25 May 2022

Peppermint Circus - Please Be Patient/ Take My Love

Soulful sunshine pop from Coventry bunch

Label: Polydor
Year of Release: 1969

Peppermint Circus were a persistent band throughout the late sixties, chalking up five singles across three different labels, none of which really hit home in the UK. A cover of Barry Gibb's "All The Kings Horses" was the first, slipping out on the British imprint of the Swedish Olga label (for some reason) in 1968, after which a move to Polydor saw them releasing "I Won't Be There" and this disc, then they finished their careers on A&M in 1969 with two more records, "One Thing Can Lead To Another" and the appropriately titled "Let Me Go" (which A&M duly did) in 1970. 

They were also nothing if not versatile. Their debut was orchestral beat, the follow-up ska influenced, "Please Be Patient" (as you'll see below) has a distinct plastic soul feel, and the final two 45s ended on the sunshine pop side of the street. Perhaps their lack of a distinct identity did them harm in a marketplace which might have preferred a sound it could easily peg to the band, but it certainly wasn't all bad for them - "One Thing" got to number 9 in the Dutch charts, even if it didn't get very far in the UK.

The band consisted of bass guitarist Alan Tallis, vocalist Paul Thomas, James Curtis on other vocals, Clive Hartley on keyboards and drummer Paul Langer. Of this bunch, Paul Thomas went on to issue another single, "Let It Ride" on D'Art in 1971 which we've already covered on this blog.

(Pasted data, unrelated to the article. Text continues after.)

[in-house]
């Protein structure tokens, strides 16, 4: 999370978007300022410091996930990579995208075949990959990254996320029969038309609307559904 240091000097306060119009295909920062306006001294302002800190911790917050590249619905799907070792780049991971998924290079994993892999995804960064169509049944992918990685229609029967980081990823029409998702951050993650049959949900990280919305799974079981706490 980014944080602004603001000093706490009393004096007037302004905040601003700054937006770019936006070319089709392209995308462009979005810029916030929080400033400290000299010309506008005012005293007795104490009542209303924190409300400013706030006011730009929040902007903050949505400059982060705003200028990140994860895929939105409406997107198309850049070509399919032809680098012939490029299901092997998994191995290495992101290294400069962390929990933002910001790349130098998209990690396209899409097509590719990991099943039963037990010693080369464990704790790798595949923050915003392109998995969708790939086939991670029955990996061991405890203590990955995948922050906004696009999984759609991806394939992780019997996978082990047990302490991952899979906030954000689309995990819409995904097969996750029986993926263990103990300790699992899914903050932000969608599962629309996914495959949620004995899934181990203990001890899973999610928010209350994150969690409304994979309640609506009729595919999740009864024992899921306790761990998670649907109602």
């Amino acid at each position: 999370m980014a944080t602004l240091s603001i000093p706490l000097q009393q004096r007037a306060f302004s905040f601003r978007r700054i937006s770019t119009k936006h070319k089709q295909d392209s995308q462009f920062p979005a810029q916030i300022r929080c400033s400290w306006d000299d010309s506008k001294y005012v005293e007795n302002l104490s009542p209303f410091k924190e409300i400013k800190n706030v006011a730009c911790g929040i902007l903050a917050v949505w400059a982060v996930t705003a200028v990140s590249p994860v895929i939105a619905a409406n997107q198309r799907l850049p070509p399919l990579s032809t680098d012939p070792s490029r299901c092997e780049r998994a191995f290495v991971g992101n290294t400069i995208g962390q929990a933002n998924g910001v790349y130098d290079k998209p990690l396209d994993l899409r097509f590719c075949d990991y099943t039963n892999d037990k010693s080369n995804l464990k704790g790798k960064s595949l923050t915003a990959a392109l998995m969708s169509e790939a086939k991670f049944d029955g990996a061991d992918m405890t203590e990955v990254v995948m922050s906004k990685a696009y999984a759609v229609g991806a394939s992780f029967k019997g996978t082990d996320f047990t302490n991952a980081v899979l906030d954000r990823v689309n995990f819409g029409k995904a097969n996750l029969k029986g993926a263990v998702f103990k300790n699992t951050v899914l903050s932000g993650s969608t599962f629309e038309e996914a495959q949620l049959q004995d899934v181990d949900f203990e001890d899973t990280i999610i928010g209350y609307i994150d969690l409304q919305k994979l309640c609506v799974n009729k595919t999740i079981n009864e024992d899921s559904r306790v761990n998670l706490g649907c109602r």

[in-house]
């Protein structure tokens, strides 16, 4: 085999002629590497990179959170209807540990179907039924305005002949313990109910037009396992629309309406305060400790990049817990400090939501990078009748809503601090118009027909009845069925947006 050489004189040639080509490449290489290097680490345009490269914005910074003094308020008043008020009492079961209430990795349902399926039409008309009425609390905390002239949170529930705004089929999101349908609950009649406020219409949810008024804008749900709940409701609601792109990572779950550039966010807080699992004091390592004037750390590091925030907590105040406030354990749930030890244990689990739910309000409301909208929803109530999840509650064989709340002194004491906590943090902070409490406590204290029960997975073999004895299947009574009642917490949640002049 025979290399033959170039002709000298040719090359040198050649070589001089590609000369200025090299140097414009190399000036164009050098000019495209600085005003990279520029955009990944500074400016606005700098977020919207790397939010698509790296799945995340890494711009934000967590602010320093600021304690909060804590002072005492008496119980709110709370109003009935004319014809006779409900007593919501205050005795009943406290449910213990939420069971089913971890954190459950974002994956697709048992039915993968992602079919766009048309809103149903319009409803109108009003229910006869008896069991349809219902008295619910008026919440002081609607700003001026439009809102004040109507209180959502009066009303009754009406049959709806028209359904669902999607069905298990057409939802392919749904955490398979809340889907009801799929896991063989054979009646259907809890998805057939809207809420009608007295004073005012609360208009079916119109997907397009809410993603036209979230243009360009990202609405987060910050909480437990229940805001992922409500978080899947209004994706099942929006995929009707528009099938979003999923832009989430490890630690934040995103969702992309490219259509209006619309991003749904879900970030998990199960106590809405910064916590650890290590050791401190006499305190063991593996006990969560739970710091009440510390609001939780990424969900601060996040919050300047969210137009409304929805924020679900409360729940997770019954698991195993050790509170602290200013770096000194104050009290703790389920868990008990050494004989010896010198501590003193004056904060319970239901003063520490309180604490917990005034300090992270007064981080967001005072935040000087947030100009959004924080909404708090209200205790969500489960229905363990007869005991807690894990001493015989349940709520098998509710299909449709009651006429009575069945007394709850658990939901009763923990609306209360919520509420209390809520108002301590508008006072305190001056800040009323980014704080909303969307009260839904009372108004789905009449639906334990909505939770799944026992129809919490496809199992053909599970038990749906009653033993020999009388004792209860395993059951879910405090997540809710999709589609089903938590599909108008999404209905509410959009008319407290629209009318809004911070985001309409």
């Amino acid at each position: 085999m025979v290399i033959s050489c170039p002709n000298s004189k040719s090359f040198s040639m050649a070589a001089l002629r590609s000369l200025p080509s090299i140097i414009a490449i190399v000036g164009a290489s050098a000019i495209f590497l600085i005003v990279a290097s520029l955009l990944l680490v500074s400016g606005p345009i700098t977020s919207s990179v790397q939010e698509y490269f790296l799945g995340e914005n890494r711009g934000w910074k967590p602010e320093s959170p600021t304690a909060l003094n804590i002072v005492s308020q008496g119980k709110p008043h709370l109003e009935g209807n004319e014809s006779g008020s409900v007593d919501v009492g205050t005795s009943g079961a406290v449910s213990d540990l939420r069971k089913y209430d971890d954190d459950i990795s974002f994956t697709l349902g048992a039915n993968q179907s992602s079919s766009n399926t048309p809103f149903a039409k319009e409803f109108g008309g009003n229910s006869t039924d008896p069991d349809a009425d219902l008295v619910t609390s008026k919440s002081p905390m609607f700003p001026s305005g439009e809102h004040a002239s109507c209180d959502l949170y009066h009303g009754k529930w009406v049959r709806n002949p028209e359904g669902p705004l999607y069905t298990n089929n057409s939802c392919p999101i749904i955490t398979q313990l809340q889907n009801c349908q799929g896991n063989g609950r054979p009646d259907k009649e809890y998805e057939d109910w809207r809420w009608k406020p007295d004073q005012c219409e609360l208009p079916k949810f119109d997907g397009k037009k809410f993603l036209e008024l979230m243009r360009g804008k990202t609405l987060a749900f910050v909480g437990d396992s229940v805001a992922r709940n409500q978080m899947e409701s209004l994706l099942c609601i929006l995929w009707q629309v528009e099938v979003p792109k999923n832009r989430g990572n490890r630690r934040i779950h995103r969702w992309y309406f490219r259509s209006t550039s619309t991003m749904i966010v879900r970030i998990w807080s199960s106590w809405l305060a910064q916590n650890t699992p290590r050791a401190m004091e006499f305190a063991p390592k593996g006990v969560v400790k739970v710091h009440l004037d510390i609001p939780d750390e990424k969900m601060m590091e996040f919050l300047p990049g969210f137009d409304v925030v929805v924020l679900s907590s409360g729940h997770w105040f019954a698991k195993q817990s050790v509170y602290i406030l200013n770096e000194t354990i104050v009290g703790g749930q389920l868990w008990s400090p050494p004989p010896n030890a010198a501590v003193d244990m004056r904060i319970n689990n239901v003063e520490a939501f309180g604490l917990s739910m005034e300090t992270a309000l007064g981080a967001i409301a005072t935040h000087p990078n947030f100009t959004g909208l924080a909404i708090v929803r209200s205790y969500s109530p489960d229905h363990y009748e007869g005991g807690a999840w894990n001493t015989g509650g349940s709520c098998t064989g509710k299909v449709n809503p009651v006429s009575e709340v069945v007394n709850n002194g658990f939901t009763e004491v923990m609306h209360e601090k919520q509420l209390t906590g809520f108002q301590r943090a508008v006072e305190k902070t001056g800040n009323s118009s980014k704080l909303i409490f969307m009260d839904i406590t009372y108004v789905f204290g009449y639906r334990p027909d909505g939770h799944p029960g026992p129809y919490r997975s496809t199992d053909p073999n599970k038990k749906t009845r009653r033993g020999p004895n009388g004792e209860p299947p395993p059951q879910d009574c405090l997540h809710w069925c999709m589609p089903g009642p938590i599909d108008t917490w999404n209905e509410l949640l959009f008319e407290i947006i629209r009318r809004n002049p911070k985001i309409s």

They were also a resourceful bunch - while most bands could barely be bothered to kit their tour buses out with basic amenities, this lot purchased an airport double decker and fitted it with beds, lights, cooking facilities and heating, predating all modern mega-coach touring trends. I can only hope they cooked up a mean candle-lit roast dinner while on the road. 

If the previews below aren't working properly, please go right to the source.


Doctor Gaz said...

Dr Pedantic says maybe 29 in the Dutch chart, certainly no higher

23 Daves said...

Hmm, obviously a typo (or plain inaccuracy) in the source I used! Thanks for flagging it.

Doctor Gaz said...

It's always been a source of amusement too how artists themselves 'upgrade' their success oversees during interviews. Maybe not so much now in the land of google, but you know the kind of thing "we were 8 weeks number one in Laos with this song" or "we spent a whole year in the Ecuador hit parade you know"